C++ can, of course, do it at build time with a bit of templates.

Here, we're definitely recursing - twice, because it's simpler. At runtime, it's just printing the value out that's been calculated by the compiler during the build. Slavius

I see what you did there. Trying to troll languages that you think may not have Int128 support :D. Nice try!

``````using System;
using System.Linq;
using System.Numerics;

namespace ConsoleApp1
{
class Program
{
static void Main(string[] args)
{
var start = DateTime.Now;
Console.WriteLine(
Enumerable.Range(1, 10000)
.Skip(2)
.Aggregate(
new { Current = (BigInteger)1, Prev = (BigInteger)1 }, (x, index) => new {
Current = x.Prev + x.Current,
Prev = x.Current
}
).Current
);
Console.WriteLine(DateTime.Now - start);
}
}
}
``````
``````33644764876431783266621612005107543310302148460680063906564769974680081442166662368155595513633734025582065332680836159373734790483865268263040892463056431887354544369559827491606602099884183933864652731300088830269235673613135117579297437854413752130520504347701602264758318906527890855154366159582987279682987510631200575428783453215515103870818298969791613127856265033195487140214287532698187962046936097879900350962302291026368131493195275630227837628441540360584402572114334961180023091208287046088923962328835461505776583271252546093591128203925285393434620904245248929403901706233888991085841065183173360437470737908552631764325733993712871937587746897479926305837065742830161637408969178426378624212835258112820516370298089332099905707920064367426202389783111470054074998459250360633560933883831923386783056136435351892133279732908133732642652633989763922723407882928177953580570993691049175470808931841056146322338217465637321248226383092103297701648054726243842374862411453093812206564914032751086643394517512161526545361333111314042436854805106765843493523836959653428071768775328348234345557366719731392746273629108210679280784718035329131176778924659089938635459327894523777674406192240337638674004021330343297496902028328145933418826817683893072003634795623117103101291953169794607632737589253530772552375943788434504067715555779056450443016640119462580972216729758615026968443146952034614932291105970676243268515992834709891284706740862008587135016260312071903172086094081298321581077282076353186624611278245537208532365305775956430072517744315051539600905168603220349163222640885248852433158051534849622434848299380905070483482449327453732624567755879089187190803662058009594743150052402532709746995318770724376825907419939632265984147498193609285223945039707165443156421328157688908058783183404917434556270520223564846495196112460268313970975069382648706613264507665074611512677522748621598642530711298441182622661057163515069260029861704945425047491378115154139941550671256271197133252763631939606902895650288268608362241082050562430701794976171121233066073310059947366875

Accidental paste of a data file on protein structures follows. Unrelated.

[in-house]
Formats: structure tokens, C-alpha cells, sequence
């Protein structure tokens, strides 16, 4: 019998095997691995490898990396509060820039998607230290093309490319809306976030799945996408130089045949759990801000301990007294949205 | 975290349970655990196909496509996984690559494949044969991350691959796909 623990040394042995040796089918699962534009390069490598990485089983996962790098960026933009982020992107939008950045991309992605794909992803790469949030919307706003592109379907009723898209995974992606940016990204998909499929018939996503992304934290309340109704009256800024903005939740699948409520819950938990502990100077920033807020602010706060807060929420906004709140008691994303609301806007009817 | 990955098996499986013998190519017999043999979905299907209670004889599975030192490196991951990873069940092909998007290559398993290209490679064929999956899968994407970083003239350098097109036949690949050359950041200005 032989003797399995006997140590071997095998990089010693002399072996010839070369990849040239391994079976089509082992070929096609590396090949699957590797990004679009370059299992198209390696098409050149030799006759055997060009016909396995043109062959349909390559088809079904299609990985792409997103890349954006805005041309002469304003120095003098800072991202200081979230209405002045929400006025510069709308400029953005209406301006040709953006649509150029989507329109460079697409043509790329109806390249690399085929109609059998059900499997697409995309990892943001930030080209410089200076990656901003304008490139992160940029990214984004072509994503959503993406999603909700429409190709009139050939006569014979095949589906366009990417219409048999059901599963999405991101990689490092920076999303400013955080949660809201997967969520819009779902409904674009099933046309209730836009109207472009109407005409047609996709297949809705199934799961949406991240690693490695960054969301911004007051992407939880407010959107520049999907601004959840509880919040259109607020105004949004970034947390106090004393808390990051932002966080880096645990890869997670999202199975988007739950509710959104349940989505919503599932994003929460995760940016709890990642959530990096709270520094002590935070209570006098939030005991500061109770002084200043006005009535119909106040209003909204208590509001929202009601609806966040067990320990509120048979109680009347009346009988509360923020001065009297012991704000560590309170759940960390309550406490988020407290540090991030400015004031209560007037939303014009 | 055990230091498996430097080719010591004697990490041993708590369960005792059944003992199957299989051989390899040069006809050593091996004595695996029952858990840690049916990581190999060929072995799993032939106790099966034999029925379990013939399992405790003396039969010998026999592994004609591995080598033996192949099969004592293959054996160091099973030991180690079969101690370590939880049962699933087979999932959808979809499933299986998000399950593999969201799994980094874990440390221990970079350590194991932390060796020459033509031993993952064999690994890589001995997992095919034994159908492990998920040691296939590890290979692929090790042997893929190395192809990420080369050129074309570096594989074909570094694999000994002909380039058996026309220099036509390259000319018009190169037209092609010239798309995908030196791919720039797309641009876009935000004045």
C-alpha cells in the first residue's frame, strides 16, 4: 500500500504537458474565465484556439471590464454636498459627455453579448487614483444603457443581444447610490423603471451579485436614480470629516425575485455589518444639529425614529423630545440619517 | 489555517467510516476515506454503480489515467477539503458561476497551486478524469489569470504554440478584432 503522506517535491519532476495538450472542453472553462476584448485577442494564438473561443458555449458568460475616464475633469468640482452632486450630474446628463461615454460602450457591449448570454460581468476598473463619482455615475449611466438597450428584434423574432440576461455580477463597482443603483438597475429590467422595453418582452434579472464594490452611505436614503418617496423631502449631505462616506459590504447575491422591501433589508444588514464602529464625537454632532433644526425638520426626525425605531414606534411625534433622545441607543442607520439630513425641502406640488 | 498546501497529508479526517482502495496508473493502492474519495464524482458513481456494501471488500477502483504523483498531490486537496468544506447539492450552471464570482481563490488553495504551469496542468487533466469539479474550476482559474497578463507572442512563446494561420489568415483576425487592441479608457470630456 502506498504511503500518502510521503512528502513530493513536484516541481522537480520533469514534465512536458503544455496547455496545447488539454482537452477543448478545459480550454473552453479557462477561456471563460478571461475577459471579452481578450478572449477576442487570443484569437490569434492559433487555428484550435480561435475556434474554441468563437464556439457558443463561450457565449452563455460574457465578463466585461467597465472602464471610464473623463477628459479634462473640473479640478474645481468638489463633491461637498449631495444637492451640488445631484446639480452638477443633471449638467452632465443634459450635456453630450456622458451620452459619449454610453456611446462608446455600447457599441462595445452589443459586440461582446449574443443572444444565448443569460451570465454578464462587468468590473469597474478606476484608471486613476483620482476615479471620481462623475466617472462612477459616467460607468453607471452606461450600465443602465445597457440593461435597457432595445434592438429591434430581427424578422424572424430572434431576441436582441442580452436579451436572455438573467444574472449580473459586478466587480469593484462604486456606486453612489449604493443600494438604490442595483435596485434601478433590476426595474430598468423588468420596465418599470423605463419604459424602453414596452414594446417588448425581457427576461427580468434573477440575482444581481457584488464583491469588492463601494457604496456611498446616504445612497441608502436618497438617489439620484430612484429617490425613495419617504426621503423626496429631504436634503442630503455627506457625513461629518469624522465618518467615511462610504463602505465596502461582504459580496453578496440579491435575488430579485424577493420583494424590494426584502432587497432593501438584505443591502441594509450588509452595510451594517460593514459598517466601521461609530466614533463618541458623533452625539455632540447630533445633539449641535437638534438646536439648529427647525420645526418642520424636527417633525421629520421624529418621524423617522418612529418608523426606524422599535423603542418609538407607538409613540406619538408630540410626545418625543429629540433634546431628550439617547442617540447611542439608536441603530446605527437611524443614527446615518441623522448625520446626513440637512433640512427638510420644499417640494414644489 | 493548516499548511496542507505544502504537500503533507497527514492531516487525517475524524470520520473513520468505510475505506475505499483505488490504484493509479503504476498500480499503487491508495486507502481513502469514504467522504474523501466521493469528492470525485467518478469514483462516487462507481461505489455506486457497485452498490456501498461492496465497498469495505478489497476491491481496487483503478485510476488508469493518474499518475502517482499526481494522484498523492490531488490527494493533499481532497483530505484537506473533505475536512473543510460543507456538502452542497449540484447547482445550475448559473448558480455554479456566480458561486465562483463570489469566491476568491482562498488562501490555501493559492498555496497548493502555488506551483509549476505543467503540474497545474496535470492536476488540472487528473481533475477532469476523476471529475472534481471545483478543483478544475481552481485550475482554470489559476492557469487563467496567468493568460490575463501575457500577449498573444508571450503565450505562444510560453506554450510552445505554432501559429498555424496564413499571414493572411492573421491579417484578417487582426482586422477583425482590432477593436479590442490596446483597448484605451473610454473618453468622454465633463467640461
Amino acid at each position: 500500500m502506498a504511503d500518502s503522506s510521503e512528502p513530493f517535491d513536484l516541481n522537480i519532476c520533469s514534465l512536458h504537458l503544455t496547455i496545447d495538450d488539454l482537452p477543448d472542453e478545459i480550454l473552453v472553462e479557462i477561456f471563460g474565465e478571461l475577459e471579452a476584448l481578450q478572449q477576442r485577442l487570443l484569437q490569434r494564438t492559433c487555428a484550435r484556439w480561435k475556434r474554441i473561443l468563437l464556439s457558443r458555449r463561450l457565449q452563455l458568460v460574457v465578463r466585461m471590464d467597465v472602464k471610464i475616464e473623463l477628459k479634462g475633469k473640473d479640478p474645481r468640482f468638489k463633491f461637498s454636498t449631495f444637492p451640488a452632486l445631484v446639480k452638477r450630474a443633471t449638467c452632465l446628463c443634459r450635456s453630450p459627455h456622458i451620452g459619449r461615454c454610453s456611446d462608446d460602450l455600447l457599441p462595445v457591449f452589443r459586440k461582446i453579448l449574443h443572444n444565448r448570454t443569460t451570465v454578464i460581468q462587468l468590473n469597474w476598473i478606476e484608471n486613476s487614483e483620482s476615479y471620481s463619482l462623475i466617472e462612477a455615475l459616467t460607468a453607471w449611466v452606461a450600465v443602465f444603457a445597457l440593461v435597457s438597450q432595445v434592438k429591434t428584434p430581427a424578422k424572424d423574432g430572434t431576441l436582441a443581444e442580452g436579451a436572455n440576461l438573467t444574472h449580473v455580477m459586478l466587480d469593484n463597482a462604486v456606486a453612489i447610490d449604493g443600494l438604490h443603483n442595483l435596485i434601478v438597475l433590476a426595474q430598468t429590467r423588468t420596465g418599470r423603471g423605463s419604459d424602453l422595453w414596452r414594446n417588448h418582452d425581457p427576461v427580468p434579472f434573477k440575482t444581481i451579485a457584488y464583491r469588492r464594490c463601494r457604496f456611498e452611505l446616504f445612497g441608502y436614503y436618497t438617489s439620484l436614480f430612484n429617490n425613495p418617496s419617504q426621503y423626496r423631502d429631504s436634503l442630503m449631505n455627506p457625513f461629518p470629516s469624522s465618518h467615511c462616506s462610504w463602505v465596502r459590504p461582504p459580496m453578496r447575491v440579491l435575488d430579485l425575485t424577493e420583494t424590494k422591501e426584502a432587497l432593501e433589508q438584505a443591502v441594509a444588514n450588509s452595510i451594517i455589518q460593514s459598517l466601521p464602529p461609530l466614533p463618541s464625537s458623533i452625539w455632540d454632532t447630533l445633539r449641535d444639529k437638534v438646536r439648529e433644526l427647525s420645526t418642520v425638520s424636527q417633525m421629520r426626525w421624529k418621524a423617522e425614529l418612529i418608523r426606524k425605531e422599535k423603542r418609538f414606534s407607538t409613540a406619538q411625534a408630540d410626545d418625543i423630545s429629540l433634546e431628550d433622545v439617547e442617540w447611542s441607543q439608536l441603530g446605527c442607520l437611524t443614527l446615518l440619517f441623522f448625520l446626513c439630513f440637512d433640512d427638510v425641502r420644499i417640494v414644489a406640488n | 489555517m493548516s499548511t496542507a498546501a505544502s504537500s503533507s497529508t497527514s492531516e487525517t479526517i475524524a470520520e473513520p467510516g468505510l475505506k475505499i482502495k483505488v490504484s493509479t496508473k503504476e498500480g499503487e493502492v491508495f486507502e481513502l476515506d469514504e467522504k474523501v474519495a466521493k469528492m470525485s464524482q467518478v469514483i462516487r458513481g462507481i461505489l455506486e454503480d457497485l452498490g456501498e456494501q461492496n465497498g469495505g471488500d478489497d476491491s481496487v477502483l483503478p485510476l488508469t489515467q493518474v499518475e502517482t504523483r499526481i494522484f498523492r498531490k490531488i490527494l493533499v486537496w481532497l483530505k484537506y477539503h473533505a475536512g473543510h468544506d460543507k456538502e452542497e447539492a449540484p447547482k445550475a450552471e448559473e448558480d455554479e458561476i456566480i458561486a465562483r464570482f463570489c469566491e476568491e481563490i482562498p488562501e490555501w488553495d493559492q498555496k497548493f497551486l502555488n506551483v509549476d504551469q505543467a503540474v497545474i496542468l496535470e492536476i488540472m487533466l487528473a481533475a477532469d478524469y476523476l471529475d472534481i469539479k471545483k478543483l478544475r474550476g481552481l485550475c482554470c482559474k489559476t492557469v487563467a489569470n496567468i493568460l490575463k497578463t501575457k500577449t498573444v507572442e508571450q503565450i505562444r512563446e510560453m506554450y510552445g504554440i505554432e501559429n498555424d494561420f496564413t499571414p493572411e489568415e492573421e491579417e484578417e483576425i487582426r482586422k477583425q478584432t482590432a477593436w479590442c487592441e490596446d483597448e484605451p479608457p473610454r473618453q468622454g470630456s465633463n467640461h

00:00:00.0245407
`````` David Wickes

Common Lisp!

``````(defun fib (n &optional (curr 0) (next 1))
(if (zerop n)
curr
(fib (1- n) next (+ curr next))))
``````

(and for the TCO crowd... it's implementation dependent, so YMMV) Michael Kohl

Thanks for taking the time to type out this response!

Like you I'm not a native English speaker, and my native language (and culture) generally is also much more direct and — for lack of a better word — "confrontational" than English. That said I moved a lot over the last 16 years and spent almost half of that time in East and Southeast Asia, where communication tends to be very indirect and high context, and overall culture is extremely non-confrontational. This definitely had some influence on how I communicate nowadays.